So you have decided to get a dog. That is awesome! (If you have not yet decided, read this article first.)The next step is to work out what type of dog you are after and where to get one from. A big decision will be to get a rescue dog or not. While providing a rescue dog with a home is a beautiful thing, it may not be the best choice for your family. Let’s explore all the things you should think about to make the right decision.
Saving a life
One of the biggest benefits of rescuing a dog is the knowledge that you are giving the dog a second chance. You may even be saving its life. It is estimated by Getting to Zero that over 175,000 dogs are euthanised in Australia each year. Places such as RSPCA have a no-kill policy, but still, 13% of dogs that ended up in their care were euthanised in 2017. This is mainly for medical or behavioural issues.
The most important thing to realise is that this decision has nothing to do with guilt. You did not surrender a dog, let them roam free and be caught or let them breed irresponsibly. You should not feel guilted into choosing to rescue. Also remember that if you decide not to rescue a dog, you can still donate time or money to help them out.
If you have your heart set on a specific breed you may not be able to find one or the search may take a long time. But this does not mean that there are no pure breed dogs available to rescue. There are lots. So many of some breeds that they have breed specific rescue programs. Remember that there is nothing wrong with mixed breeds either. Added genetic variety is touted as having health benefits that mitigate some of the weaknesses of pure breeds.
Puppy or Adult
If you want a puppy that is no reason to discount rescue. Currently, around 20% of Pet Rescue’s listings are for puppies. Puppies are the cutest; there is no disputing that! They can also be destructive, are not house-trained, and demand a lot of time and attention.
Adult dogs are generally house trained, you can see their adult personality, and a good shelter will have already screened for any major behavioural or health issues. Adult dogs are usually recommended as better if you have children under ten as they are generally more patient and less boisterous.
Rescuing a dog will generally have a fee of around $400-600. This will generally get you a dog that has been vaccinated, wormed, microchipped and de-sexed and a vet check to make sure they are healthy. A dog from a breeder will be closer to $2000, and you will probably have vaccinations and de-sexing costs early on. Once again it is important to understand that the upfront cost of getting a dog is a small portion of what it will cost to look after its entire life.
Shelter or Breeder – Reputation Matters
Whether you choose to get a dog from a shelter or a breeder, the same rules apply. For a shelter, you want to check that they do health and behavioural screening before approving a dog for adoption. They may also do some training and offer a trial period. Both a quality breeder and shelter should also try to make sure that your style of living matches the dog.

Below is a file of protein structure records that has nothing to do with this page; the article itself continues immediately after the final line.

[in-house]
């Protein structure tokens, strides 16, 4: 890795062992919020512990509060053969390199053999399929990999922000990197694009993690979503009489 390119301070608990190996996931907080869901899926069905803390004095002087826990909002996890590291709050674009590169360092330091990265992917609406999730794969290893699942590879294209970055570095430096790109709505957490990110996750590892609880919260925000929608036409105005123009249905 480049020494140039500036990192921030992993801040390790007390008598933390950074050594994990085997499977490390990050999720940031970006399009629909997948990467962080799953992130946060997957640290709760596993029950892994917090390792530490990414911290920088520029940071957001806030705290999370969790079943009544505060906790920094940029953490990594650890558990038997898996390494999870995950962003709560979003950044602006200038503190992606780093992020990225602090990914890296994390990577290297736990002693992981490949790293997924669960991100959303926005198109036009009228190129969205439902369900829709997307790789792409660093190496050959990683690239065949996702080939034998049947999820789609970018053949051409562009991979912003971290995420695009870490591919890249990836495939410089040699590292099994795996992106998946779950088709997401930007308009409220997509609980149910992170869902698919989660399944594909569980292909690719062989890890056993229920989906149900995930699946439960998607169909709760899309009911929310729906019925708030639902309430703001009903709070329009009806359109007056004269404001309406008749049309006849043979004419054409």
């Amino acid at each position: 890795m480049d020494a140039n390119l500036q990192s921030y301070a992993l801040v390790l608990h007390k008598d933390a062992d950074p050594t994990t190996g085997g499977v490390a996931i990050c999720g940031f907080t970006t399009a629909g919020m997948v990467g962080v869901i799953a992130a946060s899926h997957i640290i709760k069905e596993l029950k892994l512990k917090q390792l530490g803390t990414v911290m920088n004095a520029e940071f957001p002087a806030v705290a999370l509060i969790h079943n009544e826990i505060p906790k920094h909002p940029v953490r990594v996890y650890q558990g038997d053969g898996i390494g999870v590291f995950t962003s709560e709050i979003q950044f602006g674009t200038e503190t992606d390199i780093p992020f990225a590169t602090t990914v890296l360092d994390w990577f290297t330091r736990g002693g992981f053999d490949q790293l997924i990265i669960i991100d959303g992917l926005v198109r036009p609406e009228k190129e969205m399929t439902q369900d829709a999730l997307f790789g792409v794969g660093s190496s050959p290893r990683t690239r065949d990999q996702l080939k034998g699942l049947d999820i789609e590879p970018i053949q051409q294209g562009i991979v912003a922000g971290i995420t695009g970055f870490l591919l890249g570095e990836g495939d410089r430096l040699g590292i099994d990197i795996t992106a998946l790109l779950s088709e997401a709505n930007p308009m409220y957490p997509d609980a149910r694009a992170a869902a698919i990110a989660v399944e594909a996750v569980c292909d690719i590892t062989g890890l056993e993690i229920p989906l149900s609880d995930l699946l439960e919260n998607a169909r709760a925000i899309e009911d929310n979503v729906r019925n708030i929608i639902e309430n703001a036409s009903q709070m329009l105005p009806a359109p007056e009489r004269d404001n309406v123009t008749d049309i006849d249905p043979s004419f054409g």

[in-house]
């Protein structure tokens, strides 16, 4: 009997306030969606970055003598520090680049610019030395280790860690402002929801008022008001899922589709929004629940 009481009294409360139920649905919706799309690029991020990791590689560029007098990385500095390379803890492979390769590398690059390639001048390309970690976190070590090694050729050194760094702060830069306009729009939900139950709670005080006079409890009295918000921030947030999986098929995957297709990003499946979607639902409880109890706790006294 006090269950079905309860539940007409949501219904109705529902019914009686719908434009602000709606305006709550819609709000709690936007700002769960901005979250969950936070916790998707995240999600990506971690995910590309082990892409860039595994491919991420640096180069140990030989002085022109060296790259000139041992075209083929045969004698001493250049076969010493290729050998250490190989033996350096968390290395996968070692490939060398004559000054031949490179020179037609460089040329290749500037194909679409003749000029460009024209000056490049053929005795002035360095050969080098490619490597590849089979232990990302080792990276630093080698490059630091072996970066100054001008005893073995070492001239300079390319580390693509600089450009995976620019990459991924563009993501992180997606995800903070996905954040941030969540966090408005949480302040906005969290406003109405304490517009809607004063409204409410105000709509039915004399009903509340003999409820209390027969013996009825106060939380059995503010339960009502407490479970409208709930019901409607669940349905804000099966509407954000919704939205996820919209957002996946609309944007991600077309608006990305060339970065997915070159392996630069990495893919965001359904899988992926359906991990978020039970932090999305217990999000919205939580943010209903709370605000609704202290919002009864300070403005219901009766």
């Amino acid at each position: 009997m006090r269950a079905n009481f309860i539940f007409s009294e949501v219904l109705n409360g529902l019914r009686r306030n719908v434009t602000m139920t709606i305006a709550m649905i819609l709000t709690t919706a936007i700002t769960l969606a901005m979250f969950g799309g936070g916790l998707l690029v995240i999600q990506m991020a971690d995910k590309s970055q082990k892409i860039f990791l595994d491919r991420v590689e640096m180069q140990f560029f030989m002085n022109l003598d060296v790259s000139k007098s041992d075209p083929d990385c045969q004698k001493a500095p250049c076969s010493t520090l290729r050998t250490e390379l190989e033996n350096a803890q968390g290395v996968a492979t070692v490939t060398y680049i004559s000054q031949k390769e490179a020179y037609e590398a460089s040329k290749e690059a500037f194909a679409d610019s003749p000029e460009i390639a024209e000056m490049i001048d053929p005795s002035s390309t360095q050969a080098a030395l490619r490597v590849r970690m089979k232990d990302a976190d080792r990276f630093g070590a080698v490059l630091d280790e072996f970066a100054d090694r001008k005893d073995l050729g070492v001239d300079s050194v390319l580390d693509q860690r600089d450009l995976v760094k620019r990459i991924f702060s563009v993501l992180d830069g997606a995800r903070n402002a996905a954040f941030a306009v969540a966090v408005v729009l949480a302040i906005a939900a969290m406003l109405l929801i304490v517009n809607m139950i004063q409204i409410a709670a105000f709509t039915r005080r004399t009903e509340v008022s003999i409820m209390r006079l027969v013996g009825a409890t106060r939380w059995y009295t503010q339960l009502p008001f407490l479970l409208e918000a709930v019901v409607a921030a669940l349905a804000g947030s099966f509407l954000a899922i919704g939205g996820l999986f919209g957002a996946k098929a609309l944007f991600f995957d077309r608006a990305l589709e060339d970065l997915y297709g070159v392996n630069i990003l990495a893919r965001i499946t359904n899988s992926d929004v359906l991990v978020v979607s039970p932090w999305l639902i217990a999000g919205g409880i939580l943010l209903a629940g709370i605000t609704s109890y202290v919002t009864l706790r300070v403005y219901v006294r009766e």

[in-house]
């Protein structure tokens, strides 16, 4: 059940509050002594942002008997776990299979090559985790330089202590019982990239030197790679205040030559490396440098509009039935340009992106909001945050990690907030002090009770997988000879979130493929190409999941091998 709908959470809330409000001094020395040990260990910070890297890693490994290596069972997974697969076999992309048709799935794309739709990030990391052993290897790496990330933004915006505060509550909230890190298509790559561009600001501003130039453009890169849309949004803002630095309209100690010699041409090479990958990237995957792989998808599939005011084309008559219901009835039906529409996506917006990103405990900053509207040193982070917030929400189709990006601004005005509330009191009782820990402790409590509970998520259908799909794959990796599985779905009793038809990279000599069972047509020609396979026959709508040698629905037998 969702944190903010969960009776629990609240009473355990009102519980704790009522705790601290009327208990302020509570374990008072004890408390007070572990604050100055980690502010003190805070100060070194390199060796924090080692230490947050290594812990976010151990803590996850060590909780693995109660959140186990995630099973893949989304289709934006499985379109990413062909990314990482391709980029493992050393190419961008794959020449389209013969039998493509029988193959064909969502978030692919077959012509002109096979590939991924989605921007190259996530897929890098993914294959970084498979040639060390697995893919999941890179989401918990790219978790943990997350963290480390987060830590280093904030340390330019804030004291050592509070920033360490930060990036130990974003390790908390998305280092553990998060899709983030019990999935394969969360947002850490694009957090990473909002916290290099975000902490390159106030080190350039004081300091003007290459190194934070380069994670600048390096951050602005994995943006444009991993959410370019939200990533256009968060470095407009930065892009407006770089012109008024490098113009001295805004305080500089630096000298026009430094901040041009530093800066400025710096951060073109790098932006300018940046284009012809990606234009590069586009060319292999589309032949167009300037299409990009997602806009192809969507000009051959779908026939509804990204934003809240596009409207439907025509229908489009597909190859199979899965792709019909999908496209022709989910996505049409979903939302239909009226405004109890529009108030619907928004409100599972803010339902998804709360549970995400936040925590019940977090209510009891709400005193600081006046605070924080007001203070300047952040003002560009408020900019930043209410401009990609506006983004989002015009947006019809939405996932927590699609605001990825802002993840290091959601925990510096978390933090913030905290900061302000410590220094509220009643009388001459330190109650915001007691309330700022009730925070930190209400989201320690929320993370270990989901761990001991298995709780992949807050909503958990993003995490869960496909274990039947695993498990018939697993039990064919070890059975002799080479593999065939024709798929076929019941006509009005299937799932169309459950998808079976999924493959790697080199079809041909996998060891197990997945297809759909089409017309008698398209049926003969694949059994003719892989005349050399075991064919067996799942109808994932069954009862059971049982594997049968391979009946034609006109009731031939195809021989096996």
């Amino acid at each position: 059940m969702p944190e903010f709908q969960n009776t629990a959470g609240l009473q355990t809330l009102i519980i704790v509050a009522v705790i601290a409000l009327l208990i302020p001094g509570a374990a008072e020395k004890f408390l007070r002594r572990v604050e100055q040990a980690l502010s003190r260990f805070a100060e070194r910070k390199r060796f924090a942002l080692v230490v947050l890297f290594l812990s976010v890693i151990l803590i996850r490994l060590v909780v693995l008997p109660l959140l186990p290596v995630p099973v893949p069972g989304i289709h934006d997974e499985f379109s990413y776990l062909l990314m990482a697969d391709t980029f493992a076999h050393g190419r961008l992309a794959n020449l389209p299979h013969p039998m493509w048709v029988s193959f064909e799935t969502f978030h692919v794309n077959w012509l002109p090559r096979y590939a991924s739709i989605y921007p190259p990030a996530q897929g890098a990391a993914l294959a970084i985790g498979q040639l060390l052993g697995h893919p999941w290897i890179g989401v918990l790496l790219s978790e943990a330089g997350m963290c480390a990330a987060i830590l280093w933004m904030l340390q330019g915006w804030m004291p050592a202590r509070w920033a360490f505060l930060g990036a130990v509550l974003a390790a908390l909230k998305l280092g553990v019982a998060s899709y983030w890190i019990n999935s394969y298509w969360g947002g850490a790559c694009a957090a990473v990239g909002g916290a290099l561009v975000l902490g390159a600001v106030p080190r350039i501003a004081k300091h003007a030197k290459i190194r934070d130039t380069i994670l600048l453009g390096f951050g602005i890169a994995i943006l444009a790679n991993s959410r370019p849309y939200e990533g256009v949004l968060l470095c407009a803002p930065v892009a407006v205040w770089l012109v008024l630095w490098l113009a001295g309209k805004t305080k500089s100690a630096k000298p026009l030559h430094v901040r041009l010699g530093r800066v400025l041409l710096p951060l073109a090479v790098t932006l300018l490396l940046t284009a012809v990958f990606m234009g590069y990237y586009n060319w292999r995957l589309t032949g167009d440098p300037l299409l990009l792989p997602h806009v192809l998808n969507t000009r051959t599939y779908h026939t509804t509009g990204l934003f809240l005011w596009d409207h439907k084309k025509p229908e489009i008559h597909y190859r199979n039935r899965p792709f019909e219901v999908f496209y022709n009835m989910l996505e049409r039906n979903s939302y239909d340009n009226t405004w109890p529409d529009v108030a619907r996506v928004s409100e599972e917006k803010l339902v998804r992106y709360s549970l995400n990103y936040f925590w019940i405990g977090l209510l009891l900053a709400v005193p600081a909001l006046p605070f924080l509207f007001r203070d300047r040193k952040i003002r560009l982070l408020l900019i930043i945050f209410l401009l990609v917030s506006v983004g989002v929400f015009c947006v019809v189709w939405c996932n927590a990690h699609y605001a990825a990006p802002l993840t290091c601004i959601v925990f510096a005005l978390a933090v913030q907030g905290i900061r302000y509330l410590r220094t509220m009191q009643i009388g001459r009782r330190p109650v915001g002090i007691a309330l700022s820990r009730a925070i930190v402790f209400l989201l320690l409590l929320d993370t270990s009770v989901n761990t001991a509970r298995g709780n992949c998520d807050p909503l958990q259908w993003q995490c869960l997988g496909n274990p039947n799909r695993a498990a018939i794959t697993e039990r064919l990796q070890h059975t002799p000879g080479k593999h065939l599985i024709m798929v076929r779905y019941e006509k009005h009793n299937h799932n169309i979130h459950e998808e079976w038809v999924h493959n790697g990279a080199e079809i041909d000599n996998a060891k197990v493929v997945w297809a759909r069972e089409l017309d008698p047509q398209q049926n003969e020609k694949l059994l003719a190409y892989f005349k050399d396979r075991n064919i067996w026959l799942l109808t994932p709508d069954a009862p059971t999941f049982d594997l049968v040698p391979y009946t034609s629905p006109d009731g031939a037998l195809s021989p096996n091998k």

From a reputable breeder, you want to make sure that they are managing the major health problems that breed is susceptible to with good genetics, and that the puppies are well looked after and socialised. You don’t want to support a puppy mill. You should google or reach out to people on facebook that have dogs from that breeder or shelter and check how everything has gone for them.
The story of how Snoop came to be
3.5 years ago I finally stopped moving around and was not renting anymore. It was finally time to get a dog. I had decided to do the “responsible” thing and rescue a dog. I had just started looking and getting a lot of “no longer available” responses to enquiries when a co-worker sent me a photo of a four week old Beagle puppy. Instantly I was smitten, and once I met Snoop a couple of weeks later, all thought of rescue went out the window. You try to say no to a Beagle puppy! Two of Snoops littermates had severe hip dysplasia, and Snoop ended up needing ligaments on each knee operated on. So I certainly did not follow this advice I am writing above – but also don’t regret it!
Final thoughts on getting a rescue dog or not
Getting a dog is a big decision. They will be a massive part of your life for the next 10-15 years.
You should never be guilted into deciding to rescue a dog. It is not your fault they are in a shelter. But a rescue dog may be the perfect dog for you. They also come with the added heartwarming benefits of knowing you are giving a dog a second chance at life.
The breed and age of dog you are after will impact the numbers of rescue dogs available -but not as much as you might think. Don’t be afraid to check rescue sites first and regularly.
It is vital to do your research on shelters and breeders to make sure you get the right dog for you. Once you do, gaze into their eyes, and you won’t have any reason to resist!